How to Read a Mortgage Location  

Buying a house is oftentimes an individual’s largest investment, and a land survey helps to protect that investment and provide you with peace of mind that both now, and down the road your property is protected. 

Old surveys, fences and trees, or even the previous landowners’ assurance do not secure property, only a land survey and title insurance can do that. A land survey – and particularly a mortgage location for residential real estate transactions – is a detailed map or drawing of a property that shows its boundaries per a provided legal description, location of buildings and improvements, and other relevant features.  

Understanding the Parts of a Mortage Location  

A mortgage location includes an illustrated map of the property detailing the property’s various structures and their relation to the property’s boundaries. The illustrated map includes a variety of features that, once you understand them, will make reading the land survey much easier.  

Property Information

The property’s location, including address, neighborhood, Lot #, Block #, City, and County will be included.  


Shows the direction the property is facing on the survey. North will always be indicated on the compass.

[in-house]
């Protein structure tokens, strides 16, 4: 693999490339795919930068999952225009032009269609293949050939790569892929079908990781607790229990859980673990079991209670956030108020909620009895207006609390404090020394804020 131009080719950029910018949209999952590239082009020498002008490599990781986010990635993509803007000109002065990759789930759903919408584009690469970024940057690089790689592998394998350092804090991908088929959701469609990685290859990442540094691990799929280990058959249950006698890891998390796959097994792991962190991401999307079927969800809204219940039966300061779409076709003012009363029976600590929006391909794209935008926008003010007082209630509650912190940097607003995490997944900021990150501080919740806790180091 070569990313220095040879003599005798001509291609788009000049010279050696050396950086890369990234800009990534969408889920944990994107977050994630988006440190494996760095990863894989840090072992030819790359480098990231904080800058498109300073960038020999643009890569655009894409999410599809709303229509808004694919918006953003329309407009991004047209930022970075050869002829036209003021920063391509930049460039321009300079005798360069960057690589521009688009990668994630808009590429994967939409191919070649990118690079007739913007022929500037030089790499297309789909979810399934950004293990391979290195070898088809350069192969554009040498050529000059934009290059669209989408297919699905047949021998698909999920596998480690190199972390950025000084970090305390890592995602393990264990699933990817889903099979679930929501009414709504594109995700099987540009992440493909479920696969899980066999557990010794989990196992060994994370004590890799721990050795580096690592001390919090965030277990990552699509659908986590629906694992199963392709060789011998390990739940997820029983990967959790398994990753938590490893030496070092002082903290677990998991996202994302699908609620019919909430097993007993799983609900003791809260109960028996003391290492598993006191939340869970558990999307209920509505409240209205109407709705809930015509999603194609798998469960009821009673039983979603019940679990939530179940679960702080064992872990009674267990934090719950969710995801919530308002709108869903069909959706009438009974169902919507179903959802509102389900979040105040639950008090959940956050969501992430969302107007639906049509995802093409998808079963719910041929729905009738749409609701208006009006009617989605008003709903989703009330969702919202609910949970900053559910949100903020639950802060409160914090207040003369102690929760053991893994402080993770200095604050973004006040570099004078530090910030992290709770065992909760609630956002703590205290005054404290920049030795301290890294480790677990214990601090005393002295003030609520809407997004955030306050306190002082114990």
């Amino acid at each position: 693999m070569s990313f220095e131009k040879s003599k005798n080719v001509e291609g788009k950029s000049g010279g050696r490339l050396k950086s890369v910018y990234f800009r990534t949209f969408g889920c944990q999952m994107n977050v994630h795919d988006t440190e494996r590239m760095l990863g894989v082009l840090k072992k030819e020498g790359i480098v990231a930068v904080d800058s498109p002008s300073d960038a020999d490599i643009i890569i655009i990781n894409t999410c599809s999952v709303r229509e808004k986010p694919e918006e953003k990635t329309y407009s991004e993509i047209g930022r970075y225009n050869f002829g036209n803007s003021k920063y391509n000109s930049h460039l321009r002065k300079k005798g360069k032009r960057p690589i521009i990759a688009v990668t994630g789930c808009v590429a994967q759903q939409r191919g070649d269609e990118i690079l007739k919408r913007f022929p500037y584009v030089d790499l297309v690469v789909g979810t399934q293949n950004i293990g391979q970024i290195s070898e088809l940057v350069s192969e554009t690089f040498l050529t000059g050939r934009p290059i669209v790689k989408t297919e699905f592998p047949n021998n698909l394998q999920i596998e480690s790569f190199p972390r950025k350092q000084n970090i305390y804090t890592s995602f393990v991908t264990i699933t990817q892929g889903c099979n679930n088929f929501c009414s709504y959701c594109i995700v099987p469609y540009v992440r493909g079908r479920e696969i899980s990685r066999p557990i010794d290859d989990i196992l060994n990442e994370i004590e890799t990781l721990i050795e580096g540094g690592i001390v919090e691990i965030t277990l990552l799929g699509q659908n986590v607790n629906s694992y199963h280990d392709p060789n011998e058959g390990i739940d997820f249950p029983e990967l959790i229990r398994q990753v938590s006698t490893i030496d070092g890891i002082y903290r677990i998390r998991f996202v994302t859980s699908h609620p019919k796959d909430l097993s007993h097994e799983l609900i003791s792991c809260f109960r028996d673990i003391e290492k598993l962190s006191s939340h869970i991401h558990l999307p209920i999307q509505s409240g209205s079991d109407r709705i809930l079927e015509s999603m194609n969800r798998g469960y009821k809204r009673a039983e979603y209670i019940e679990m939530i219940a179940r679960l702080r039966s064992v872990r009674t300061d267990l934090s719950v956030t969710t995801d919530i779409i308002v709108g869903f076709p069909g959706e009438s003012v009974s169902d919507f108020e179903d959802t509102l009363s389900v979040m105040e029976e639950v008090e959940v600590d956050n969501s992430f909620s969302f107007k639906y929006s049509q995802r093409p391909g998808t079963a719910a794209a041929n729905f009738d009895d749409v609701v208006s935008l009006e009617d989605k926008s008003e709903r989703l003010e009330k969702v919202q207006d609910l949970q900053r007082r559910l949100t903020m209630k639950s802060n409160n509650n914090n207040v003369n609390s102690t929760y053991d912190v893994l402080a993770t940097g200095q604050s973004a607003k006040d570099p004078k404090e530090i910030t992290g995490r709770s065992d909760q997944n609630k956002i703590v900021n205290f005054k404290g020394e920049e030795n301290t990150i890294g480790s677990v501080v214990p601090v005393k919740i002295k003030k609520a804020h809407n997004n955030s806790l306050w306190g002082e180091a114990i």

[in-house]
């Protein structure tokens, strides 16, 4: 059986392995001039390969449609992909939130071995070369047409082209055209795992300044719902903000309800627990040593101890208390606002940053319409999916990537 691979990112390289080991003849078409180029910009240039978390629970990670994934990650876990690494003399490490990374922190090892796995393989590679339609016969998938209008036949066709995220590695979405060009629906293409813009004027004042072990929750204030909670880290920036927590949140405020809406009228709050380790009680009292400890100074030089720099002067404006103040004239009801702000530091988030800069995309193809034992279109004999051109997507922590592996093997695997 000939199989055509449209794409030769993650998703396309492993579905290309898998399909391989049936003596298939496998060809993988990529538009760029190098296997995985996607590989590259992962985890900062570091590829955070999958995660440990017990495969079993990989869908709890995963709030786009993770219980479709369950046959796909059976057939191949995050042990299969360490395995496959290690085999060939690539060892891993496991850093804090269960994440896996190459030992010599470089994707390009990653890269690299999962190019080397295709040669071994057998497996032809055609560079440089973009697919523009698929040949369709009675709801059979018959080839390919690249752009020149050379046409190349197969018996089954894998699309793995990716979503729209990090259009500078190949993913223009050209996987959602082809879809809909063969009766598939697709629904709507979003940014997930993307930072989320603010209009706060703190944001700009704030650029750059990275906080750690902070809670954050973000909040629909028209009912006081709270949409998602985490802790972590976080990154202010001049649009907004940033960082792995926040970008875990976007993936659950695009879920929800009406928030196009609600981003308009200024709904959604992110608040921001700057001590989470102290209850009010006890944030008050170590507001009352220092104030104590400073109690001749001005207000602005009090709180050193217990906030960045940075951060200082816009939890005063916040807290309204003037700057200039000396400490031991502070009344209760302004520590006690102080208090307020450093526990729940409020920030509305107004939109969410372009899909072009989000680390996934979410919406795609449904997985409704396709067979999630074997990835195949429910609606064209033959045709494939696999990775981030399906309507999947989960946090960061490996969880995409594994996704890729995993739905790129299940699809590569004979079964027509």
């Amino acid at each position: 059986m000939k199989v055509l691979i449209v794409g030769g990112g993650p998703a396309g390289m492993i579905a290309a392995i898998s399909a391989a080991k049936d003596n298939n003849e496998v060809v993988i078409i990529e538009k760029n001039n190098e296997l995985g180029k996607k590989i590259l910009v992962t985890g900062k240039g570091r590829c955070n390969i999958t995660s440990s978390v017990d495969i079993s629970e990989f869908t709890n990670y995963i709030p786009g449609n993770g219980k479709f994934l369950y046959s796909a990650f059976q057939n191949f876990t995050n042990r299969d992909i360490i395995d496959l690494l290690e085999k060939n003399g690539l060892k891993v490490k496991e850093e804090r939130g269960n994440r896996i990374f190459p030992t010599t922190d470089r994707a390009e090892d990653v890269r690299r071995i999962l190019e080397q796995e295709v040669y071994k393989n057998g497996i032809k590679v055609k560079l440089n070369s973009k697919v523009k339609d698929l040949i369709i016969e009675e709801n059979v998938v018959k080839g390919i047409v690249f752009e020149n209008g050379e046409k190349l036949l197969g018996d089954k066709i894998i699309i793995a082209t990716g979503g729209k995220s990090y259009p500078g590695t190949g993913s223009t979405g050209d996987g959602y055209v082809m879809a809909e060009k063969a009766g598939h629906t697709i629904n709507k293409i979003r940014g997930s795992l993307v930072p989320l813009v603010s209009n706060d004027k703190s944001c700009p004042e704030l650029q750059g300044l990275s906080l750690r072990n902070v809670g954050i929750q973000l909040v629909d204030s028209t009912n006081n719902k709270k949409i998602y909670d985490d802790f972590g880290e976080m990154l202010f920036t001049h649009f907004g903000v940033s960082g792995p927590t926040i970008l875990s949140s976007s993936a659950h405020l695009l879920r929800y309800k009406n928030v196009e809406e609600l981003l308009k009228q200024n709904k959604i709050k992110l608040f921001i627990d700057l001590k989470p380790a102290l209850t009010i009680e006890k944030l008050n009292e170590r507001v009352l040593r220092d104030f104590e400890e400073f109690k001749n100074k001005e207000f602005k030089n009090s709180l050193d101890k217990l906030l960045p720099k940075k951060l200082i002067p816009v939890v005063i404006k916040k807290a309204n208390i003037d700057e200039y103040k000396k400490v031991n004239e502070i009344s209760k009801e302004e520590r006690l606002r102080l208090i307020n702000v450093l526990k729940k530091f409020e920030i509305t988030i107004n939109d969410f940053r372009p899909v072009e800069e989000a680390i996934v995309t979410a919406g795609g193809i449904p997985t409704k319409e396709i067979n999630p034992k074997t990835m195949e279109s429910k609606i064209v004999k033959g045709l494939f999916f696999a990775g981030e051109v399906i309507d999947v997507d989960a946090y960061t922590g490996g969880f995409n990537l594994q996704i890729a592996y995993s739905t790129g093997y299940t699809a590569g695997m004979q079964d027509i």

The scale will help you gauge distances on the property in question, including distances between it and nearby landmarks. 

Property Boundaries

Most mortgage locations will indicate property lines with an actual line, sometimes labeled with angles and measurements so you can figure out the shape and size of the parcel being transfered as described in the legal description included in the deed.  

Important Structures

Key features to make a note of include the residence, sheds, drives, fences and any other permanant or semi permanant structures.  


Easements give a third party, such as companies or government organizations, legal rights to use your property for a specific reason.  

Notes and Exceptions

Any notes or exceptions affecting the property will be included. 

Surveyor’s Certificate

The surveyor’s certificate should be signed and dated with an embossed seal. This certificate provides a legal foundation for the survey’s validity. With 50+ years of experience in surveying in all 88 counties of Ohio and surrounding counties in Indiana and Kentucky, McSteen is a leader in the industry. Contact us for more information about land surveys or Get a Free Quote and let our team of survey professionals take care of your surveying needs. 

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